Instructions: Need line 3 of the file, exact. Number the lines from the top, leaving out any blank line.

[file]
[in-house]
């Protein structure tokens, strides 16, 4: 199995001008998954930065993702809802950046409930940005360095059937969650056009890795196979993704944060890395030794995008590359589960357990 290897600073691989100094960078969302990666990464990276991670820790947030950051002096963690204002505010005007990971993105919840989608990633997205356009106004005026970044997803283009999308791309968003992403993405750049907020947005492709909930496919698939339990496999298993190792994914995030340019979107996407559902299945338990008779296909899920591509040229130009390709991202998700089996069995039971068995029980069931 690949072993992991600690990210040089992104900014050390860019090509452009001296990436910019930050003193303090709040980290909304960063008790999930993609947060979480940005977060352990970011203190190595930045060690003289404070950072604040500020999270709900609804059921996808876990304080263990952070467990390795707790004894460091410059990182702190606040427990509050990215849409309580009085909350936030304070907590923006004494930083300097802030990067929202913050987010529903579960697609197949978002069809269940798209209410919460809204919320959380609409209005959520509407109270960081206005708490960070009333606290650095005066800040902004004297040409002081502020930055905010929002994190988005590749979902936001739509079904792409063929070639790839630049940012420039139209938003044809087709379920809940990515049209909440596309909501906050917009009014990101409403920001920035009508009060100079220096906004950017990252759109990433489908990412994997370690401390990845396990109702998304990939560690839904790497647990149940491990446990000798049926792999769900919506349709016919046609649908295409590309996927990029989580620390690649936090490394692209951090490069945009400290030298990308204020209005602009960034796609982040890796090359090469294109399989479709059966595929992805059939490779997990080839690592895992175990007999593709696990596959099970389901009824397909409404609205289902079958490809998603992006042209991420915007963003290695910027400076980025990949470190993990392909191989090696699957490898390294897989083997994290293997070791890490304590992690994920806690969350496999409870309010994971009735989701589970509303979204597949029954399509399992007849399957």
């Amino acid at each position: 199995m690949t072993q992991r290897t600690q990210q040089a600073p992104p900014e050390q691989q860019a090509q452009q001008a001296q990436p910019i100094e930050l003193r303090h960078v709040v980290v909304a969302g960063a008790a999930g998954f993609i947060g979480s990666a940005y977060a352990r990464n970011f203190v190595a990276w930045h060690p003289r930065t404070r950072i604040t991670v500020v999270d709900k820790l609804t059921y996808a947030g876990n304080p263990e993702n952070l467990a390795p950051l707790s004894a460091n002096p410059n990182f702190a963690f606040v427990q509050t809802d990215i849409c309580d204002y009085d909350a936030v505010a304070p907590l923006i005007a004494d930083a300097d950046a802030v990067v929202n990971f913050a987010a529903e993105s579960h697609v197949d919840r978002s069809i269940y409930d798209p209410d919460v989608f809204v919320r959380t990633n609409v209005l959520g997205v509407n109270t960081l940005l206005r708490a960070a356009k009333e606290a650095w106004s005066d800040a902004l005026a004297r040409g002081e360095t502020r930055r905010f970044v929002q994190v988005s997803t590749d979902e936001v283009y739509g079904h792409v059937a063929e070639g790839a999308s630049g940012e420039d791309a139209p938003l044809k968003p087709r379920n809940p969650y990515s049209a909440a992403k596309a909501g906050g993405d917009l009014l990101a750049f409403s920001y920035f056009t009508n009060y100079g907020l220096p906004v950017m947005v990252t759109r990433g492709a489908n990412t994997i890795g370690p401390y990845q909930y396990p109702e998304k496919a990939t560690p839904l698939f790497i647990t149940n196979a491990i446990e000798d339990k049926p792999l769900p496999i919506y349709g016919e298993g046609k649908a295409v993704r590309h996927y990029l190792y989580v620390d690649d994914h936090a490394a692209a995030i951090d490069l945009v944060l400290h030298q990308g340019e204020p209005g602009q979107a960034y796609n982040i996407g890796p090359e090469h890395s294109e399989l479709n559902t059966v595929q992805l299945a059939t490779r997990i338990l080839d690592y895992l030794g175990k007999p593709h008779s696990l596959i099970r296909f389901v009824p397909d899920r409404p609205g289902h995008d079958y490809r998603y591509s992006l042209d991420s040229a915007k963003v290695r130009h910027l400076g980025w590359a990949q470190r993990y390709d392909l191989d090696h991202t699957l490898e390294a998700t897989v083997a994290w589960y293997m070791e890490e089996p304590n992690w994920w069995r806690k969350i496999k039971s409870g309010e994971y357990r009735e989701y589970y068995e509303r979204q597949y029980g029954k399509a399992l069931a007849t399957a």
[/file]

């Amino acid at each position: 199995m690949t072993q992991r290897t600690q990210q040089a600073p992104p900014e050390q691989q860019a090509q452009q001008a001296q990436p910019i100094e930050l003193r303090h960078v709040v980290v909304a969302g960063a008790a999930g998954f993609i947060g979480s990666a940005y977060a352990r990464n970011f203190v190595a990276w930045h060690p003289r930065t404070r950072i604040t991670v500020v999270d709900k820790l609804t059921y996808a947030g876990n304080p263990e993702n952070l467990a390795p950051l707790s004894a460091n002096p410059n990182f702190a963690f606040v427990q509050t809802d990215i849409c309580d204002y009085d909350a936030v505010a304070p907590l923006i005007a004494d930083a300097d950046a802030v990067v929202n990971f913050a987010a529903e993105s579960h697609v197949d919840r978002s069809i269940y409930d798209p209410d919460v989608f809204v919320r959380t990633n609409v209005l959520g997205v509407n109270t960081l940005l206005r708490a960070a356009k009333e606290a650095w106004s005066d800040a902004l005026a004297r040409g002081e360095t502020r930055r905010f970044v929002q994190v988005s997803t590749d979902e936001v283009y739509g079904h792409v059937a063929e070639g790839a999308s630049g940012e420039d791309a139209p938003l044809k968003p087709r379920n809940p969650y990515s049209a909440a992403k596309a909501g906050g993405d917009l009014l990101a750049f409403s920001y920035f056009t009508n009060y100079g907020l220096p906004v950017m947005v990252t759109r990433g492709a489908n990412t994997i890795g370690p401390y990845q909930y396990p109702e998304k496919a990939t560690p839904l698939f790497i647990t149940n196979a491990i446990e000798d339990k049926p792999l769900p496999i919506y349709g016919e298993g046609k649908a295409v993704r590309h996927y990029l190792y989580v620390d690649d994914h936090a490394a692209a995030i951090d490069l945009v944060l400290h030298q990308g340019e204020p209005g602009q979107a960034y796609n982040i996407g890796p090359e090469h890395s294109e399989l479709n559902t059966v595929q992805l299945a059939t490779r997990i338990l080839d690592y895992l030794g175990k007999p593709h008779s696990l596959i099970r296909f389901v009824p397909d899920r409404p609205g289902h995008d079958y490809r998603y591509s992006l042209d991420s040229a915007k963003v290695r130009h910027l400076g980025w590359a990949q470190r993990y390709d392909l191989d090696h991202t699957l490898e390294a998700t897989v083997a994290w589960y293997m070791e890490e089996p304590n992690w994920w069995r806690k969350i496999k039971s409870g309010e994971y357990r009735e989701y589970y068995e509303r979204q597949y029980g029954k399509a399992l069931a007849t399957a």